Yukon with friends. Can there be anything more satisfying? Well, maybe one thing; traveling in the Yukon with my wife a few years ago. Still, traveling the famed Dempster Highway with my guy friends runs a close second. We’re in the third (or is it the fourth?) day of our 11-day adventure together, the six of us celebrating 25 years of friendship with a slam-bang trip to the spectacular vistas made famous by Jack London (with credit to Sargent Preston, of course). Lots of laughing and teasing, reminisces, catching up on each others’ lives.
Tonight we’re camping alongside the Blackstone River, surrounded by mountains whose low-lying reddish vegetation is just beginning to show signs of approaching Fall. I looked out the window and saw that Jay caught and released the first fish of the trip. Somehow five of us managed to cook a decent meal of fish, potatoes and broccoli. We ate it together, watching the river flow swiftly by. The days are long in August in this part of the world, so we finally bed down around 11:00, with the mountains still silhouetted by the day’s retiring light. Our RVs are parked so close to the river I’m worried about them floating away if this infernal rain keeps up.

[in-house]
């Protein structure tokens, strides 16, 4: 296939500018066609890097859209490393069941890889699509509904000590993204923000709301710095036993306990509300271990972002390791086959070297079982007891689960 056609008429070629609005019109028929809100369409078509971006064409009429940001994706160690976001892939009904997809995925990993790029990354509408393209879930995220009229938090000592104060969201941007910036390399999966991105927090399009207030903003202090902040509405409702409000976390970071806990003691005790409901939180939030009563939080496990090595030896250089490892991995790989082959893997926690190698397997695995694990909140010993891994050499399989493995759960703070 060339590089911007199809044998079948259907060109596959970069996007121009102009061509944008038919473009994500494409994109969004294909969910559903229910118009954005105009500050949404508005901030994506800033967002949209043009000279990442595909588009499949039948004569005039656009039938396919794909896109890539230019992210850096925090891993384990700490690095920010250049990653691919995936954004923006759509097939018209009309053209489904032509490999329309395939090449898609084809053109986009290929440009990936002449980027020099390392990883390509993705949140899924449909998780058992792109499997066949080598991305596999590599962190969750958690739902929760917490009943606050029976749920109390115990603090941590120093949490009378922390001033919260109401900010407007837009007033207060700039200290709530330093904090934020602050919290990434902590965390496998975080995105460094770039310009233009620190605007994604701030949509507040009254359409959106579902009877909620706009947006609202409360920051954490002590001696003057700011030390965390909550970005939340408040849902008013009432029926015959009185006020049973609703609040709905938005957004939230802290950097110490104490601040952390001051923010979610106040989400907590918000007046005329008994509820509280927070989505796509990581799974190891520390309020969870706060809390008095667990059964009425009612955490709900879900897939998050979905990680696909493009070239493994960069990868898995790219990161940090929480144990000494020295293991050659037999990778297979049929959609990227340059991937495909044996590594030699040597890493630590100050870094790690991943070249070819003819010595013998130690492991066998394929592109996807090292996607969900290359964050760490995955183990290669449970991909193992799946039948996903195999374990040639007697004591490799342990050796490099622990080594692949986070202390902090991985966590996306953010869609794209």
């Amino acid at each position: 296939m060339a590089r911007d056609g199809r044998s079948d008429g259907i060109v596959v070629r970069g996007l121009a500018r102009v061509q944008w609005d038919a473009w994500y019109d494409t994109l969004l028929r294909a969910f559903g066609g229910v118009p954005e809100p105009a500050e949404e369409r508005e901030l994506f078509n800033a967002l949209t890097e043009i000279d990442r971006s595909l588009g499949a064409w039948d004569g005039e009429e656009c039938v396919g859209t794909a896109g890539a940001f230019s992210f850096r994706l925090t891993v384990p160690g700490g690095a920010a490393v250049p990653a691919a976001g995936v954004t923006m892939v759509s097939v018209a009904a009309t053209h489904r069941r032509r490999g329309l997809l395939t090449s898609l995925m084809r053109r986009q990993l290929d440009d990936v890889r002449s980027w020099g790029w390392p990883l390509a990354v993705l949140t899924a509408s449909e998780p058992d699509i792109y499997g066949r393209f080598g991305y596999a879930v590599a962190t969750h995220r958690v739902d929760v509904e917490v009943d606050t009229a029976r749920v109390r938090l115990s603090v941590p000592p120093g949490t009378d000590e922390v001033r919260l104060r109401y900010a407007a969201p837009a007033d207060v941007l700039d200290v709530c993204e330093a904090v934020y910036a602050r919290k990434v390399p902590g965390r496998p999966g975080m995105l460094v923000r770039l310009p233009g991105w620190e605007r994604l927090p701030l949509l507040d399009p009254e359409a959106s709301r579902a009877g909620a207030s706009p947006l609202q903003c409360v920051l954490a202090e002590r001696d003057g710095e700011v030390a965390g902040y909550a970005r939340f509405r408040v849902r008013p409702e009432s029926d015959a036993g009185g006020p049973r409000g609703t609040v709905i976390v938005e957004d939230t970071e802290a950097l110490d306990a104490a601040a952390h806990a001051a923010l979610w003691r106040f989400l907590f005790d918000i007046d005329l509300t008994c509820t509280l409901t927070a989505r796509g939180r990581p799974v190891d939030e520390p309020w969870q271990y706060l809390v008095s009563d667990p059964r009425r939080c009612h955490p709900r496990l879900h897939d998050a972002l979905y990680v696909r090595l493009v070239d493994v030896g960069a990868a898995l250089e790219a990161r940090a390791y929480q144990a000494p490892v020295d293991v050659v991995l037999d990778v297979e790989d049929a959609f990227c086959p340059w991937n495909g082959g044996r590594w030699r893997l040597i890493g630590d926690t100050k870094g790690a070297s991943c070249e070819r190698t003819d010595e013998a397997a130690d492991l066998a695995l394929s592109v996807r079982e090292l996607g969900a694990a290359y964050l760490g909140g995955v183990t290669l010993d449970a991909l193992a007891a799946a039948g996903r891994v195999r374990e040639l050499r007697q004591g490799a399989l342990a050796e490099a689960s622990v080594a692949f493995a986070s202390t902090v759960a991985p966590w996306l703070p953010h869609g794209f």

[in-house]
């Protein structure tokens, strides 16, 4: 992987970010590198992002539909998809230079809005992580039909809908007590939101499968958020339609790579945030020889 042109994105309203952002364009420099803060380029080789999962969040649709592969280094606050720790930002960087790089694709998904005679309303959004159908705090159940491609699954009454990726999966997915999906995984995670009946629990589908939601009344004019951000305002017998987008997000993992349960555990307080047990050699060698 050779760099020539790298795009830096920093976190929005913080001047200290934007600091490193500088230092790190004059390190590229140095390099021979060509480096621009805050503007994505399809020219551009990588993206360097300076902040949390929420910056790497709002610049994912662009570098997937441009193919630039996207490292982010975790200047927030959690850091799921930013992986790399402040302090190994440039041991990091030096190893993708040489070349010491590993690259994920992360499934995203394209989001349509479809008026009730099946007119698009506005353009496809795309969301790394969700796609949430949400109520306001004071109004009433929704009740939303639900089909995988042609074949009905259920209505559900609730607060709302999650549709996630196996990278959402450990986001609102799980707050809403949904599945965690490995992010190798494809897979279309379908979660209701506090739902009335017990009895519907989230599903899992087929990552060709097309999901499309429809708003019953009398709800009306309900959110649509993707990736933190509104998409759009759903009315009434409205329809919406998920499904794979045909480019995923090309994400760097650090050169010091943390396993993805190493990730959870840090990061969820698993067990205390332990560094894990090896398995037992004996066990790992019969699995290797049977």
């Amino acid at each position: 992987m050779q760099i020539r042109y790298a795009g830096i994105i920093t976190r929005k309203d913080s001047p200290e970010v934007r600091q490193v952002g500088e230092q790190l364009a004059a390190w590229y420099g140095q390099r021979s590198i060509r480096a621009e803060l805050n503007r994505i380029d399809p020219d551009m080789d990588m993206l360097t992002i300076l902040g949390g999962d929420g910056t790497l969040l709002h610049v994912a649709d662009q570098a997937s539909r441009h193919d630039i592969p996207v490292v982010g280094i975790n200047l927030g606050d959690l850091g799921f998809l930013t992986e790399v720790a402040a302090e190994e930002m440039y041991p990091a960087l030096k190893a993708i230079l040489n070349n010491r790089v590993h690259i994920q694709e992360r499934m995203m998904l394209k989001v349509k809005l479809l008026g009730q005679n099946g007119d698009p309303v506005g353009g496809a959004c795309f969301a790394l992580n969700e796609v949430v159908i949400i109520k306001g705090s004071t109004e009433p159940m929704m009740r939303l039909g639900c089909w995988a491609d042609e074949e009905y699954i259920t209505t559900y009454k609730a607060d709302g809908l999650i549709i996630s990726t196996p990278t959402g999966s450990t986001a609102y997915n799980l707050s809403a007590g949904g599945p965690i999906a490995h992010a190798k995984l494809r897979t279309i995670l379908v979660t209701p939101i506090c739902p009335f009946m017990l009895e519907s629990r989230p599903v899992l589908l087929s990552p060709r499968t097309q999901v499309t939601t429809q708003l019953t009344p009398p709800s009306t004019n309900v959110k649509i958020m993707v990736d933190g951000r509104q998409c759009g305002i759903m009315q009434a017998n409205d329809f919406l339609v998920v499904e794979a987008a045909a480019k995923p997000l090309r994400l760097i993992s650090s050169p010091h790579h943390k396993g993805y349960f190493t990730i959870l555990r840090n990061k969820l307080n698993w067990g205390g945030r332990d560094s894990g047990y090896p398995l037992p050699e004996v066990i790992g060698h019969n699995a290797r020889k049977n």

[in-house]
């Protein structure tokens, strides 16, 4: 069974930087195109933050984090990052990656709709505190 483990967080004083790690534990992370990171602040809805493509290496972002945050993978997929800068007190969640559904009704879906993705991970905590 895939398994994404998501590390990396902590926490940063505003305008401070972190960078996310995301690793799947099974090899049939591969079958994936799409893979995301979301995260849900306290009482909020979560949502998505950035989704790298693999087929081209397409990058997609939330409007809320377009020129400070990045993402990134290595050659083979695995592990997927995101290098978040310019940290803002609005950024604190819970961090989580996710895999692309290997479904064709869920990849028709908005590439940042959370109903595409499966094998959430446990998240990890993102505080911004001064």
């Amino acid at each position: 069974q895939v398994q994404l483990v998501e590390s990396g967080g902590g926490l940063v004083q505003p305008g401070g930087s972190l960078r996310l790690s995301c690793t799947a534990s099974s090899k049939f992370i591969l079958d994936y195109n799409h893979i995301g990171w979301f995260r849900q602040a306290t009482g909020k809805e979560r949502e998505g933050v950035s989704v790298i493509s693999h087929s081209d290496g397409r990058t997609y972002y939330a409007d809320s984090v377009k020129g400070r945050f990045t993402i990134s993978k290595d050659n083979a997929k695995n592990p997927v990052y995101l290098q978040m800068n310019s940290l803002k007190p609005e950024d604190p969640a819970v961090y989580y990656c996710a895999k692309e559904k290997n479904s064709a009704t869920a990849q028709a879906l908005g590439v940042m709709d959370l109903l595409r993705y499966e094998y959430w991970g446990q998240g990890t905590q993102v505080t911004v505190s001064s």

As it turns out we made it through the cold night still dry, but a light rain started again in early morning as we where on the road. And what a road the Dempster Highway is. Callijng it a Highway was some bureaucrat’s idea of a joke, for sure. It is a gravel road, full of constant bumps, ruts and potholes so that as you drive you feel like you are in a blender. The views are spectacular when the weather cooperates, but today we are socked in by low-lying clouds and fog. The road is muddy, so we have the added thrill of slipping and sliding in our 25-foot RV.
At milepost 229 (369-km), we stop for water and gas at Eagle Plains Hotel (and restaurant, gas station and small store), the only stop on the entire 450-mile highway. It’s still a long way to Inuvik, which is the end of the highway in summer. During the winter, the road continues as an ice road all the way to Tuktoyaktuk on the Beaufort Sea (part if the Arctic Ocean). Our plan is to reach Inuvik and take a puddle jumper to Tuk, as the locals call it. There- you guessed it- our troupe will take a celebratory dip into the frigid ocean! (For those of you women reading this, it’s a guy thing).
Once our guy-cation is done, I’ll spend another 10 days in Yukon intensely photographing. On the agenda are grizzlies feeding on salmon, Northern lights and some pristine landscape images.
My next post will be in a few days, after we reach Tuk. So, please stay tuned. In the meantime you can follow my progress on a live, interactive map by clicking here.